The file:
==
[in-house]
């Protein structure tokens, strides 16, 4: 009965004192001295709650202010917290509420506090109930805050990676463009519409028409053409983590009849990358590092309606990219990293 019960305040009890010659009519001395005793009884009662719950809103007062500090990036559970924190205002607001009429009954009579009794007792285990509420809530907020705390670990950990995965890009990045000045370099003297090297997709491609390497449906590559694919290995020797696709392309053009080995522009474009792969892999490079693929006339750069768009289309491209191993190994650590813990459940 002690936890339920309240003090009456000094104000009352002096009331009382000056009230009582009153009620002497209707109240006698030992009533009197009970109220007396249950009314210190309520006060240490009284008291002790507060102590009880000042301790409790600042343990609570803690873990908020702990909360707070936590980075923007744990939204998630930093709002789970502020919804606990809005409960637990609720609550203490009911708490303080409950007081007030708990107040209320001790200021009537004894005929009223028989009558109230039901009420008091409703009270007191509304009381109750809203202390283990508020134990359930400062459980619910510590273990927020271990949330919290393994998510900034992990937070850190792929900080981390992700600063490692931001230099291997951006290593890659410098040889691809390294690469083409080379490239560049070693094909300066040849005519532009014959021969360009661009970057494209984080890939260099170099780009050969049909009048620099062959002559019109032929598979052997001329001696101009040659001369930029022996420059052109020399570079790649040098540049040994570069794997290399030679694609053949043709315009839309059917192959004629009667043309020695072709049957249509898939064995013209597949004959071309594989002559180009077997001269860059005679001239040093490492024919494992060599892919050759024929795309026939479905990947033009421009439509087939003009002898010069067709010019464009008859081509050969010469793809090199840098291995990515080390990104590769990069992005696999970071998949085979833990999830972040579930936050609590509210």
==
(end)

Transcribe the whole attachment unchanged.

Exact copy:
[in-house]
């Protein structure tokens, strides 16, 4: 009965004192001295709650202010917290509420506090109930805050990676463009519409028409053409983590009849990358590092309606990219990293 019960305040009890010659009519001395005793009884009662719950809103007062500090990036559970924190205002607001009429009954009579009794007792285990509420809530907020705390670990950990995965890009990045000045370099003297090297997709491609390497449906590559694919290995020797696709392309053009080995522009474009792969892999490079693929006339750069768009289309491209191993190994650590813990459940 002690936890339920309240003090009456000094104000009352002096009331009382000056009230009582009153009620002497209707109240006698030992009533009197009970109220007396249950009314210190309520006060240490009284008291002790507060102590009880000042301790409790600042343990609570803690873990908020702990909360707070936590980075923007744990939204998630930093709002789970502020919804606990809005409960637990609720609550203490009911708490303080409950007081007030708990107040209320001790200021009537004894005929009223028989009558109230039901009420008091409703009270007191509304009381109750809203202390283990508020134990359930400062459980619910510590273990927020271990949330919290393994998510900034992990937070850190792929900080981390992700600063490692931001230099291997951006290593890659410098040889691809390294690469083409080379490239560049070693094909300066040849005519532009014959021969360009661009970057494209984080890939260099170099780009050969049909009048620099062959002559019109032929598979052997001329001696101009040659001369930029022996420059052109020399570079790649040098540049040994570069794997290399030679694609053949043709315009839309059917192959004629009667043309020695072709049957249509898939064995013209597949004959071309594989002559180009077997001269860059005679001239040093490492024919494992060599892919050759024929795309026939479905990947033009421009439509087939003009002898010069067709010019464009008859081509050969010469793809090199840098291995990515080390990104590769990069992005696999970071998949085979833990999830972040579930936050609590509210």